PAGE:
William L. Marcy

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William Learned Marcy
William L. Marcy - Brady-Handy.jpg
21st United States Secretary of State
In office
March 7, 1853 – March 6, 1857
President Franklin Pierce
Preceded by Edward Everett
Succeeded by Lewis Cass
20th United States Secretary of War
In office
March 6, 1845 – March 4, 1849
President James K. Polk
Preceded by William Wilkins
Succeeded by George W. Crawford
11th Governor of New York
In office
January 1, 1833 – December 31, 1838
Lieutenant John Tracy
Preceded by Enos T. Throop
Succeeded by William H. Seward
United States Senator
from New York
In office
March 4, 1831 – January 1, 1833
Preceded by Nathan Sanford
Succeeded by Silas Wright
Personal details
Born (1786-12-12)December 12, 1786
Southbridge, Massachusetts
Died July 4, 1857(1857-07-04) (aged 70)
Ballston Spa, New York
Political party Democratic-Republican, Democratic
Spouse(s) Dolly Newell
Children Edmund Marcy
Cornelia Marcy
Alma mater Brown University
Profession Politician, Lawyer, Judge
Marcy depicted on the Series 1880 $1,000 Silver Certificate.

William Learned Marcy (December 12, 1786 – July 4, 1857) was an American statesman, who served as U.S. Senator and the 11th Governor of New York, and as the U.S. Secretary of War and U.S. Secretary of State.

Early life[edit]

Marcy was born in Southbridge, Massachusetts. He graduated from Brown University in 1808, taught school in Dedham, Massachusetts[1] and in Newport, Rhode Island, studied law, was admitted to the bar in 1811, and commenced practice in Troy, New York. Marcy served in the War of 1812. Afterwards he was recorder of Troy for several years, but as he sided with the Anti-Clinton faction of the Democratic-Republican Party, known as the Bucktails, he was removed from office in 1818 by his political opponents. He was the editor of the Troy Budget. On April 28, 1824, he married Cornelia Knower (1801–1889, daughter of Benjamin Knower) at the Knower House in Guilderland, New York, and their children were Edmund Marcy (b. ca. 1833) and Cornelia Marcy (1834–1888).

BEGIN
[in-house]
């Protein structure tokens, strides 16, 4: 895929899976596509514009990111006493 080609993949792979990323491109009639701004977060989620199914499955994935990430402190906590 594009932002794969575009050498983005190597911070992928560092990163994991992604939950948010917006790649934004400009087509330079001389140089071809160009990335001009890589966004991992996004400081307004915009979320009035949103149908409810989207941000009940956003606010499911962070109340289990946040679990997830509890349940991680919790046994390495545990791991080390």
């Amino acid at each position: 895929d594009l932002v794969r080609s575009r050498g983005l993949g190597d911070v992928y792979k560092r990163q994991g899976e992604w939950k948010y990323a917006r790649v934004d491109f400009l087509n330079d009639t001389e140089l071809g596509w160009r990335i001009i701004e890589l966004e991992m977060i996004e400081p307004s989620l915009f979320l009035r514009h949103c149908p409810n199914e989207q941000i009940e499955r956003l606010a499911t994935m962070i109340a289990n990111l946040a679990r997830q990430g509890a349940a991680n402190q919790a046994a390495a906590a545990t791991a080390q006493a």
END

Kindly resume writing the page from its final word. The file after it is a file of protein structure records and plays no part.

State politics[edit]

Gubernatorial portrait of William L. Marcy.

He was the leading member of the Albany Regency, a group of politicians who controlled State politics between 1821 and 1838. He was Adjutant-General of the New York State Militia from 1821 to 1823, New York State Comptroller from 1823 to 1829, and an associate justice of the New York Supreme Court from 1829 to 1831.

In 1831, he was elected as a Jacksonian Democrat a U.S. Senator from New York, and served from March 4, 1831, to January 1, 1833, when he resigned upon taking office as Governor. He sat on the U.S. Senate Committee on the Judiciary in the 22nd Congress. Defending Jackson's nomination of Martin Van Buren as minister to the United Kingdom in 1832, Marcy used the phrase "'to the victor belong the spoils," from which the term spoils system is derived.[2]

He was Governor of New York for three terms, from 1833 until 1838. In 1838, he was defeated by Whig William H. Seward, which led to a radical change in State politics and ended the Regency.

He was a member of the Mexican Claims Commission from 1839 to 1842. Later he was recognized as one of the leaders of the Hunkers, the conservative, office-seeking, and pro-compromise-on-slavery faction of the Democratic Party in New York.